The saying goes that it’s better to give than receive.
You hear it a lot during the holiday season, and it often gets relegated to cliché status.
It’s appropriate to take a few minutes, though, with Christmas just two days away, to place those words within both a historical and modern context. Also within the context of life here at Franklin Homestead & Carriage House, where giving has never been more important and receiving has never been as appreciated as it is right now.
“It’s better to give than receive” comes from the New Testament of the Bible and can be found in Acts 20:35. It’s a modernized version of “It is more blessed to give than to receive.” (New International Version) The full verse reads, “In everything I did, I showed you that by this kind of hard work we must help the weak, remembering the words the Lord Jesus himself said: ‘It is more blessed to give than to receive.’”
The narrator here is the apostle Paul, speaking with the church elders of Ephesus, as he passed through on his way to Jerusalem. It was a certainty that persecution and prison awaited him there, and everyone knew it. Those were dark days for the young church, and each passing hour seemed to bring less certainty, rather than more.
Despite this, Paul reminded the elders that the weak required their support and that even as the fledgling church needed all the help it could get, it was still a greater blessing to give help than to receive it.
Here’s where modern use of the phrase loses something in translation, though.
Today we say, “It’s BETTER to give than receive.” The New Testament, however, suggests, “It is MORE OF A BLESSING to give than to receive.” There’s a big difference there.
The intent behind saying it’s better to give than to receive is apparent. One should be at least as focused on giving as they are on getting. Which is fine. Greed is never a pleasant quality. But it also implies that you’re probably better off not to focus much on receiving things.
But there’s a very different intent that goes with giving being more of a blessing than receiving is. Yes, giving is still elevated above receiving, but receiving also gets its due as a blessing. Giving is a more significant blessing, but receiving is, in fact, also a blessing.
I think anyone who’s ever received a gift will admit that, at least to themselves. Being given things is pretty darn nice. It makes you feel loved, special, recognized.
A variety of holiday goodies have shown up here at Franklin Homestead & Carriage House recently. Cards. Homemade decorations. Gift bags. And if there was a way to measure such things, I’d guess that the people who gave them feel truly blessed by the act. But it’s very apparent that the residents here who receive the gifts also feel blessed. Probably more so this year than on Christmases past.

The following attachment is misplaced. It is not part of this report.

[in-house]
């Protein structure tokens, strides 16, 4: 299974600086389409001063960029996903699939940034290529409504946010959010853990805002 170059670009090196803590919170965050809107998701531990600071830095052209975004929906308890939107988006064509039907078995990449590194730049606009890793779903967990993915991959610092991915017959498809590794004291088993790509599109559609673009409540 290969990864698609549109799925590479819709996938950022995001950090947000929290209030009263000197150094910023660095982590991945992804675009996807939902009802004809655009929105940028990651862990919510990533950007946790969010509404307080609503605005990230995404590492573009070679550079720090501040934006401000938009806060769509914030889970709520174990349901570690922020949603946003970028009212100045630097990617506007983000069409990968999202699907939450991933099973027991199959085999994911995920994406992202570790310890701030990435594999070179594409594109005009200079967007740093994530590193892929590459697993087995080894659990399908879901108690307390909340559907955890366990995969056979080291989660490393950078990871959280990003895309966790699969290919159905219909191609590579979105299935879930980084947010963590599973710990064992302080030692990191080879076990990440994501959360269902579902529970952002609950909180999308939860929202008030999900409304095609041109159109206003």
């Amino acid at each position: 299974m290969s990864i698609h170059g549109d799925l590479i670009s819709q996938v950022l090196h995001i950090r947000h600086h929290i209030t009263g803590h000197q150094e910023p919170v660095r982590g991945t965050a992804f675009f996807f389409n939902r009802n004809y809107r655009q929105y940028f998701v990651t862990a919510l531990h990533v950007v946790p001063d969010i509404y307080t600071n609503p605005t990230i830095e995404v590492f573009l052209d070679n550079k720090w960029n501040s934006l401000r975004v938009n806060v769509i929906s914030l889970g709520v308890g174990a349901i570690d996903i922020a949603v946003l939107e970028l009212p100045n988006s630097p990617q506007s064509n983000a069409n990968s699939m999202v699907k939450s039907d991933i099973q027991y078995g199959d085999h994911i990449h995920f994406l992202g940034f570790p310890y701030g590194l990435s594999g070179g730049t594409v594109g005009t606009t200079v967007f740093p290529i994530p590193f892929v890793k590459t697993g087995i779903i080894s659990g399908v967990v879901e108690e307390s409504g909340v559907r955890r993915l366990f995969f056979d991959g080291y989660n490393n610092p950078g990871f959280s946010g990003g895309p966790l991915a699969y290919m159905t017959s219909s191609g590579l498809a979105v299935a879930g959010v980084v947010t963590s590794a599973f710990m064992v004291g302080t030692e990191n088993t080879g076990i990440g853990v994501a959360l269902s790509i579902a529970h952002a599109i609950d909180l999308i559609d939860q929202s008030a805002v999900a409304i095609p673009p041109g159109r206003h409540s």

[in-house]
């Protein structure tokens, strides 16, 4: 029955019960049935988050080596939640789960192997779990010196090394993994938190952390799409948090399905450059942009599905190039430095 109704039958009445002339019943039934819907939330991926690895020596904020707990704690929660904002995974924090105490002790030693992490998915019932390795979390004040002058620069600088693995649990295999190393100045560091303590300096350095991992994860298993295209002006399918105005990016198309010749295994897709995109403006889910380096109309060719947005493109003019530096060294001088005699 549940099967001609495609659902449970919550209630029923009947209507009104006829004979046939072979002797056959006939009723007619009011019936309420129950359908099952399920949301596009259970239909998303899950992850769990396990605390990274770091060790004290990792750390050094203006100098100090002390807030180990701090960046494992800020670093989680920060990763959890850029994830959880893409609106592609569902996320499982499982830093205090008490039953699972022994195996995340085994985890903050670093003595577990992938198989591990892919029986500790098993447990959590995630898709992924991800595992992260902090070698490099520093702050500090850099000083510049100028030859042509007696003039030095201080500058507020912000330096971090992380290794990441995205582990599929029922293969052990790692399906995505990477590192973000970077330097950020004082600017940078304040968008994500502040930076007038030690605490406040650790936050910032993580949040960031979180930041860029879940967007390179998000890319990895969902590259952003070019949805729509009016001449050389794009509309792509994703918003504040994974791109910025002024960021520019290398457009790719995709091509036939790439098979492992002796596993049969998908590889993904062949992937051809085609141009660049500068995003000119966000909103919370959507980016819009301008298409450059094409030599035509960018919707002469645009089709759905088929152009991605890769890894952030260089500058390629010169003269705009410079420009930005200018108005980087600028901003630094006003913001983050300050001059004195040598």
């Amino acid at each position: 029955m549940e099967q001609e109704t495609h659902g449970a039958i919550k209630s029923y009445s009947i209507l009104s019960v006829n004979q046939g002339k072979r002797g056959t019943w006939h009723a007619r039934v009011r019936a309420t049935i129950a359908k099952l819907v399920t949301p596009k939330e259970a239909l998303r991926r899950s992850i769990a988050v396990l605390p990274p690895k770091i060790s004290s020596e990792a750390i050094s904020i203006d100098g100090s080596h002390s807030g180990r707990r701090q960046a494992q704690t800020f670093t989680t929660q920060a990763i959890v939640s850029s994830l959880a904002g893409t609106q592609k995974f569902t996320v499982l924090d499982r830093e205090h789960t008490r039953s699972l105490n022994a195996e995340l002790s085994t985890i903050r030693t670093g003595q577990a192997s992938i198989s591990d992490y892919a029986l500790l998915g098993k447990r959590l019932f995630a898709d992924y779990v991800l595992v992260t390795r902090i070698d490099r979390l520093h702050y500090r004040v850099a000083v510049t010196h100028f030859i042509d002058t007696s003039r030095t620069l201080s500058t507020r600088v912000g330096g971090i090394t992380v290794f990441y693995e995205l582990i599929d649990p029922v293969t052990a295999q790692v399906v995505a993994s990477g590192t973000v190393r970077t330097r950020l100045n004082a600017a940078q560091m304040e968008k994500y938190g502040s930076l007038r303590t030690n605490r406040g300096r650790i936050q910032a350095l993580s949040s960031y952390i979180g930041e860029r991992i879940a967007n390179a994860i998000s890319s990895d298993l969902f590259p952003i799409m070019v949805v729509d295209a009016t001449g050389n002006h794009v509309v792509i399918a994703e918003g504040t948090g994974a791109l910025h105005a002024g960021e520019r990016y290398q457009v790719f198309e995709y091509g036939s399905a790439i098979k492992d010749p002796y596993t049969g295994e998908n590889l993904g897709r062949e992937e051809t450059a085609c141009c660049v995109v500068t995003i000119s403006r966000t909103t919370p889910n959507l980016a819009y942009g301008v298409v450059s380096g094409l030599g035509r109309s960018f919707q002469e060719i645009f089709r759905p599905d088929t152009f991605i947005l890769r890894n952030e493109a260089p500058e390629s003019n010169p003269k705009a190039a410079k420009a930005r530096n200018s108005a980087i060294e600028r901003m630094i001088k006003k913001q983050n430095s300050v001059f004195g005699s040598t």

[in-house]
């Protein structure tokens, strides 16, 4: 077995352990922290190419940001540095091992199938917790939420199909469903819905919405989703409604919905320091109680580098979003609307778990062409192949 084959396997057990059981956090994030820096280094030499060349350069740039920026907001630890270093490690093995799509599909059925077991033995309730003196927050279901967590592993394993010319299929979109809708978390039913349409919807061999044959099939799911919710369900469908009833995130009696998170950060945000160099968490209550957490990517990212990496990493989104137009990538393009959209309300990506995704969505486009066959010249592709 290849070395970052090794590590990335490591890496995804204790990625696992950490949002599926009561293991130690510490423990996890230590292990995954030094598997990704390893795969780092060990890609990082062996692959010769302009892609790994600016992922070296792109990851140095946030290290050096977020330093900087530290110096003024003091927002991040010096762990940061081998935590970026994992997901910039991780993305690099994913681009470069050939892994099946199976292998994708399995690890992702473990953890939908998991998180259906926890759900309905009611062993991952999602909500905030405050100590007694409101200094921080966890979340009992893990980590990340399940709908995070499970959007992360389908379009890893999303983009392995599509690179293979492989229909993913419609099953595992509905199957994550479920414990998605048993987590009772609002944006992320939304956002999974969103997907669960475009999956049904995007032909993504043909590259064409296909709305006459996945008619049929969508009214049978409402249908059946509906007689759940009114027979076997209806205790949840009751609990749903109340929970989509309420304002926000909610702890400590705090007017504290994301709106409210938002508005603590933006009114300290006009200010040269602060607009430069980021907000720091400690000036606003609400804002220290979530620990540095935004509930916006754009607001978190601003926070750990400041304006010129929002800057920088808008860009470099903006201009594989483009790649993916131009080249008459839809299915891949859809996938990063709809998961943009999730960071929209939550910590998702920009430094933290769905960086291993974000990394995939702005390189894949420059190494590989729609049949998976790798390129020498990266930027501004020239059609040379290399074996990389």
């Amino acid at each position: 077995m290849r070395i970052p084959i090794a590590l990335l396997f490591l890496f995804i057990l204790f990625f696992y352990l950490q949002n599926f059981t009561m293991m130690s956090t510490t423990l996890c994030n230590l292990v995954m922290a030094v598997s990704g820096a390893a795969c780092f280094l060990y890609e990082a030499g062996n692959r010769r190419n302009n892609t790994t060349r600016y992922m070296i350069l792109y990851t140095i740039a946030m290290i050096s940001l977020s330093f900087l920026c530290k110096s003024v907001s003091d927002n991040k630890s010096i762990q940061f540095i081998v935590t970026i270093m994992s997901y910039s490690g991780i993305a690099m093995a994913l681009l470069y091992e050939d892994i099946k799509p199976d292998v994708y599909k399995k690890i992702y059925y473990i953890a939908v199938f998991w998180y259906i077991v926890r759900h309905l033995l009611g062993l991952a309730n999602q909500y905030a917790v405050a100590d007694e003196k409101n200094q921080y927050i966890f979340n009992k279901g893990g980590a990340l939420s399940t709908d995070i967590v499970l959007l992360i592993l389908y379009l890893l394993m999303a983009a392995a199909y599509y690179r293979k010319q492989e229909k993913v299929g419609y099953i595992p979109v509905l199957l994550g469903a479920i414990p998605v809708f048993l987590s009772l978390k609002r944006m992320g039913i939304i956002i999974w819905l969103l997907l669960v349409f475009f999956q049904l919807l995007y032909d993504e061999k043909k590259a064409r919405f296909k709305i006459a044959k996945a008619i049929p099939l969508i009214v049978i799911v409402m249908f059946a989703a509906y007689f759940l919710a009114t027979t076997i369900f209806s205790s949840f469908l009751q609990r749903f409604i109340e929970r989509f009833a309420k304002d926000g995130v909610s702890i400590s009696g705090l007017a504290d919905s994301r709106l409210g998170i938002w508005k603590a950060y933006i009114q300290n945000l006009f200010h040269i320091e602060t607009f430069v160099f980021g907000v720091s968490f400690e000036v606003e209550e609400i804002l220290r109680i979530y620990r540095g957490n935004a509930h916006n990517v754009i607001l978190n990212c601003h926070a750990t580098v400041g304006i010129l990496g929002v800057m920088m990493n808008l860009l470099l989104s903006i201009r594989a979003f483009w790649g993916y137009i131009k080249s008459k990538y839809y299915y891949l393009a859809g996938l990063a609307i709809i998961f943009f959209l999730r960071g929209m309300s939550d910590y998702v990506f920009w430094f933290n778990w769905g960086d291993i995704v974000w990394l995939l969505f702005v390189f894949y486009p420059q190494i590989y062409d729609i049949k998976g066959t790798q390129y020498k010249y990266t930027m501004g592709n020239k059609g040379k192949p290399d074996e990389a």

And as we continue with our end-of-year fundraiser, each donation brings with it a sense of appreciation, support, and respect. Every cent given is a blessing, both for the givers and the receivers.
A bit more historical context for giving and receiving that applies to life here: after Paul reminded the elders of Christ’s words, they prayed with him and then gave him hugs and kisses as they wept. The elders would never see Paul again, and they blessed him with the act of giving. But that’s not to say that Paul wasn’t also blessed by their hugs and kisses and weeping.
“No thanks, you guys. It’s better to give than receive, remember? So I only want to give.”
That’s not how it worked. And it’s not how giving and receiving works in general. If there was no benefit to receiving – if it was not a blessing – people would only give, but with no one to do the receiving, giving would be a non-starter.
Rewind nine months to the start of the pandemic.
Hugs and kisses were mostly a part of daily life that we took for granted. Now, we live in some of the darkest days imaginable, with each passing hour bringing less certainty, rather than more. And it’s hard to imagine gifts more ready to be given and received than hugs and kisses.
And for both the giver and the recipient, those affectionate gestures will be a tremendous blessing, equal to those given to and received by Paul as he boarded a ship for Jerusalem, sailing into an uncertain, difficult future, never to be seen again.
When will our residents see loved ones again without windows or plexiglass barriers or face masks between them? When will any of us?
Soon? Hopefully. Not soon enough, to be certain. But we will get there. As long as we continue to give of ourselves and receive with open hearts the love and support of others, no obstacle is too great to overcome.
From all of us here at Franklin Homestead & Carriage House, warmest wishes to all of you for a merry Christmas and a healthy, safe, and happy new year.